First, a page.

Many of the tunnels were plastered or boarded over, partition walls installed and furnished using stock from both the above ground office of the REC and from Railway Hotels, so the quality of furnishing was reasonably high.

This is the tunnel that held the committee room of the Railway Executive Committee. Originally the tunnel walls were boarded and partition walls installed with doors providing entry and exit to the rest of the tunnels. The white tape on the floor marks the position of the board room table.

Down Street 9

One of the side tunnels was converted to provide bathroom facilities for those who would work a shift of several days below ground. The remains of these still exist, although the decay of the past 70 years is clearly evident. These facilities are in individual alcoves along the side of one of the tunnels. It was fascinating to peer into these as they are in almost total darkness. I had to use flash for these photos.

Down Street 4

Bath in the photo above and sink in the photo below.

Down Street 5

Double sink unit. Really good that the historic value of these facilities has been recognised with signs warning not to remove or damage these objects.

Down Street 6

An original water heater.

Down Street 7

Photo showing how the tunnels were partitioned to provide a narrow walkway past the facilities installed in the tunnel on the right.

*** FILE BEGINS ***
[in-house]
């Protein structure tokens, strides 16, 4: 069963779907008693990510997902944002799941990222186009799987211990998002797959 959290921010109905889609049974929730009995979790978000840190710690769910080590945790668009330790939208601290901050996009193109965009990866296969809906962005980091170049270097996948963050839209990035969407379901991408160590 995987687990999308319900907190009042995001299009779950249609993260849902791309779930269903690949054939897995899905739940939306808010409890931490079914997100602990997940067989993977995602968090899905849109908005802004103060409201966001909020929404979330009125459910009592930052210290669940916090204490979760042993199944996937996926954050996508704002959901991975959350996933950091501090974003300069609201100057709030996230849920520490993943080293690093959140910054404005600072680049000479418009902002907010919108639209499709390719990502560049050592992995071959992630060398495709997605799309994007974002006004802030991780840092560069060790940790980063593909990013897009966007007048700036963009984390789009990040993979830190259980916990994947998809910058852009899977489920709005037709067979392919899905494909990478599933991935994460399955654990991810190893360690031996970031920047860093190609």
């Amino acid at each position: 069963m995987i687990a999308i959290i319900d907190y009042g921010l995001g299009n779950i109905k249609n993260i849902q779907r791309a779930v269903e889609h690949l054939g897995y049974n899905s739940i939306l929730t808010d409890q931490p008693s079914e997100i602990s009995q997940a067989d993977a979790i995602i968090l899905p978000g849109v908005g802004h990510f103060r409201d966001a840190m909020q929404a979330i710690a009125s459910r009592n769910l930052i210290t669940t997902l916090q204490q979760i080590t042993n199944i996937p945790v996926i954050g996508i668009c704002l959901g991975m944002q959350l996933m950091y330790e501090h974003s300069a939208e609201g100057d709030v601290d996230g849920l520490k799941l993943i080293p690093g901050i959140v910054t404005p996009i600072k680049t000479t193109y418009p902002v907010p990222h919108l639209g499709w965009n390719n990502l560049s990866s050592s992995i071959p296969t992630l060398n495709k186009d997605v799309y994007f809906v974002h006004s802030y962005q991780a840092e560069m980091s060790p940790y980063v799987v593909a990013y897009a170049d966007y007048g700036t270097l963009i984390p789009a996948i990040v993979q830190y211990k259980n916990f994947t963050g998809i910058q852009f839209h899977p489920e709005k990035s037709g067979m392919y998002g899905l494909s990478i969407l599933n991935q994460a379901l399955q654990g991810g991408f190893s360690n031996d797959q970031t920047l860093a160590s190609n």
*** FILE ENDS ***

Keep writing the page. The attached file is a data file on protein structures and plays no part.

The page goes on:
Down Street 8

As well as the Railway Executive Committee, Down Street also provided accommodation for Winston Churchill at the height of the Blitz.

The original facilities in Whitehall and the Cabinet War Rooms were not considered strong enough to withstand a direct hit by high explosive bombs and whilst new facilities were being constructed, Churchill needed a secure central London location and Down Street provided this service from October to December 1940.

Despite the amount of change needed to accommodate the REC for the duration of the war, much of the original station signage remains:

Down Street 10

To support the work of the REC, communications were needed with the rest of the country’s railway systems. For the time, an advanced telephone system was installed for this purpose and some of this switching equipment still remains:

Down Street 11

Another view of one of the tunnels showing how they were partitioned with narrow walkways providing access across the complex:

Down Street 12

As well as washing and sleeping facilities, the occupants of Down Street also needed to be fed. The station had a kitchen capable of feeding the 40 staff based on site plus any visitors.

Down Street 13

The Piccadilly line still passes through the station. As part of the construction work to make the station suitable for the REC, a wall was built along the length of the platform edge. This still remains with occasional entrances through to the section of the tunnel with the train tracks.

The noise of passing underground trains echoed throughout much of the station. It must have been difficult to work, and to sleep for those off shift during the time when trains would still be running.

Down Street 14

Stairs up to the tunnels which connect with the lifts bringing passengers to and from ground level.

Down Street 15